New Mintel research indicates that for restaurant operators, the good news about the new federal requirement that chains post calorie and nutritional information for menu items is that most restaurant patrons are enthusiastic about the coming transparency, effective in 2011.
However, the consumer findings also indicate that affected chains (all that have 20 or more locations) clearly need to think through the implications now and prepare to maximize the plusses and minimize potential negatives -- including calorie sticker shock and challenges related to balancing menu offerings.
The menu labeling language included in the new health-care bill will require posting calorie counts on menus, menu boards and drive-throughs, and providing other nutritional information on request. Exemptions include items that will be on the menu for less than 60 days and customized orders.
(Vending machine operators will also be required to post calorie information in "close proximity" to each article of food or the selection button.) The Food and Drug Administration must propose specific regulations by March, and the regulations will be finalized through a formal rulemaking process.
Mintel found that more than 60% of restaurant-goers believe that restaurants should post nutritional information on menus, and 44% think that federal or local governments should facilitate such actions.
However, as restaurant operators are well aware, diners continue to be torn between a desire to eat healthier meals and their long-inculcated taste preferences for foods that are often high in calories, fat and sodium.
Case in point: Nearly 60% of Mintel's survey respondents say that, when they're going out to dinner, they want something that "tastes great," while just 23% claim to want to eat a healthy meal.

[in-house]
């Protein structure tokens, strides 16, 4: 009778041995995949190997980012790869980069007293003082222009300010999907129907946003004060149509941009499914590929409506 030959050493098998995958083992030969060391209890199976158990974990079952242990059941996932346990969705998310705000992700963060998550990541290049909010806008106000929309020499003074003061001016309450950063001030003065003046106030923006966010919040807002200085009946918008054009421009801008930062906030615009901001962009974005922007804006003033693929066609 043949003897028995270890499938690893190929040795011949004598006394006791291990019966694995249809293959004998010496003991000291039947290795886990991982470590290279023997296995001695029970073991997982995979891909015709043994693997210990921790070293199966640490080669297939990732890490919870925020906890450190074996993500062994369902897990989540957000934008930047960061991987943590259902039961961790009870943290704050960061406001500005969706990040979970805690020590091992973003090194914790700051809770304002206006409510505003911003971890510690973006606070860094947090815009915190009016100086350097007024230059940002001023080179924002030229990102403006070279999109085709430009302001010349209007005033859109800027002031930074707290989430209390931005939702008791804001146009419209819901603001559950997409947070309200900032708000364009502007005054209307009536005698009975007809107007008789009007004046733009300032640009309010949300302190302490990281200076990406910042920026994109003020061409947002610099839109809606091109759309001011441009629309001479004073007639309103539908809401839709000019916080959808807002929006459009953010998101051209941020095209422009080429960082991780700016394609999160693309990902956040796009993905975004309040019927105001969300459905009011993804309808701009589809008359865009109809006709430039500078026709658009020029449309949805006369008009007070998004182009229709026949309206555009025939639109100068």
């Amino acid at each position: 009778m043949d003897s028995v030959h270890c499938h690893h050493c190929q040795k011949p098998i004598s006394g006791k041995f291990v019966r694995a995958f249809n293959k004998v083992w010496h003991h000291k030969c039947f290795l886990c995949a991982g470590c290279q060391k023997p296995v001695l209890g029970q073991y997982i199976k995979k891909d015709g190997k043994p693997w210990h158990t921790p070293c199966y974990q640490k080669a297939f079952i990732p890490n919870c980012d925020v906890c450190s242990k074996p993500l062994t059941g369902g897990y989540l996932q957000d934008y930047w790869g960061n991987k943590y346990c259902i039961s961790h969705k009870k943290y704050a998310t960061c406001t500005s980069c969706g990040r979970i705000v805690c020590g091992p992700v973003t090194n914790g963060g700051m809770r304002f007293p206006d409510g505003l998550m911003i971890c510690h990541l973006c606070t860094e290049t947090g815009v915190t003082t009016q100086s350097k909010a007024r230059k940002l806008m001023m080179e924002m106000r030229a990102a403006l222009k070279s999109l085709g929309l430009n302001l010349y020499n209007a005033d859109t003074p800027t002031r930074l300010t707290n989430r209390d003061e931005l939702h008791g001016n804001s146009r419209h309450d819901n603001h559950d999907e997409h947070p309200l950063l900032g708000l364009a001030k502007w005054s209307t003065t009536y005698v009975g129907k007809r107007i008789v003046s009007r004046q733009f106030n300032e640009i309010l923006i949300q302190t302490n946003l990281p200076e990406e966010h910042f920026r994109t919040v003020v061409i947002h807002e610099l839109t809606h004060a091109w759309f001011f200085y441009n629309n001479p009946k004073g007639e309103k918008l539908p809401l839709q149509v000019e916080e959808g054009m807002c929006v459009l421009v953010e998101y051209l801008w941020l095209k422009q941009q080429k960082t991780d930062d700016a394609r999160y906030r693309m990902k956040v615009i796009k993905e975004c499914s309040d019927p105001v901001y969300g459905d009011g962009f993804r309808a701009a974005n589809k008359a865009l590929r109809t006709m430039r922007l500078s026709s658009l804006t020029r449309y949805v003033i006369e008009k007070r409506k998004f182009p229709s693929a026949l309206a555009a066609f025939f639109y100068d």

At the same time, only 14% say that they're never interested in ordering a healthy restaurant meal, and nearly half report eating more healthful meals in restaurants during the past year.
In other words, restaurant patrons are attracted to healthful meals -- as long as they are also flavorful. "Menu transparency will allow consumers to have control over their food decisions with a complete understanding of what they're eating," notes Eric Giandelone, director of foodservice research at Mintel. "However, getting people to eat healthier requires more than just posting calories or adding healthy options to the menu. The food also has to taste good."
Consumers report using a variety of methods for adopting healthier eating habits in restaurants. The most common (employed by 66%) is reducing fat consumption. In addition, 52% report eating more fruits and vegetables, and 49% report reducing calorie intake by simply ordering less food.
From restaurants' perspective, "there is a concern that healthy menu items may not sell, but there is also a danger in having a calorie-laden menu when the calorie count law starts taking effect," stresses Giandelone. "There may be some initial consumer shock at the calorie counts, and chains may have to start listing lower-calorie options or smaller portion sizes to help diffuse this unpleasant surprise."